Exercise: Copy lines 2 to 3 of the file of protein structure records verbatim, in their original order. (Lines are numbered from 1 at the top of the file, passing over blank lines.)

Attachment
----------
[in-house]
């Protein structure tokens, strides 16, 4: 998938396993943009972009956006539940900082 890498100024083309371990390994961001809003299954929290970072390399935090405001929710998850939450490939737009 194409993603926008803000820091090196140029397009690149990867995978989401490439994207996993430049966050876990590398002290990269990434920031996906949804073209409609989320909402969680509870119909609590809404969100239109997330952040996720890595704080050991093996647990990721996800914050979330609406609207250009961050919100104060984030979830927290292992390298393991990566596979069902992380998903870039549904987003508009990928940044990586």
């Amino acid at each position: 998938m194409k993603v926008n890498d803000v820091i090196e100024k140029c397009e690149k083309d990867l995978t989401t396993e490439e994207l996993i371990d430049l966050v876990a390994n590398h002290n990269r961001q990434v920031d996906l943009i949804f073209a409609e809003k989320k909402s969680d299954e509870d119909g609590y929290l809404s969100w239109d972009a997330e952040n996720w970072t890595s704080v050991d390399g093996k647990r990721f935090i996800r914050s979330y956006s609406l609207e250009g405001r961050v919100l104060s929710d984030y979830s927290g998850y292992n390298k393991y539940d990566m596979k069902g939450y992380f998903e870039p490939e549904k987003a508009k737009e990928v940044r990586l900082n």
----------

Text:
């Protein structure tokens, strides 16, 4: 998938396993943009972009956006539940900082 890498100024083309371990390994961001809003299954929290970072390399935090405001929710998850939450490939737009 194409993603926008803000820091090196140029397009690149990867995978989401490439994207996993430049966050876990590398002290990269990434920031996906949804073209409609989320909402969680509870119909609590809404969100239109997330952040996720890595704080050991093996647990990721996800914050979330609406609207250009961050919100104060984030979830927290292992390298393991990566596979069902992380998903870039549904987003508009990928940044990586």
């Amino acid at each position: 998938m194409k993603v926008n890498d803000v820091i090196e100024k140029c397009e690149k083309d990867l995978t989401t396993e490439e994207l996993i371990d430049l966050v876990a390994n590398h002290n990269r961001q990434v920031d996906l943009i949804f073209a409609e809003k989320k909402s969680d299954e509870d119909g609590y929290l809404s969100w239109d972009a997330e952040n996720w970072t890595s704080v050991d390399g093996k647990r990721f935090i996800r914050s979330y956006s609406l609207e250009g405001r961050v919100l104060s929710d984030y979830s927290g998850y292992n390298k393991y539940d990566m596979k069902g939450y992380f998903e870039p490939e549904k987003a508009k737009e990928v940044r990586l900082n």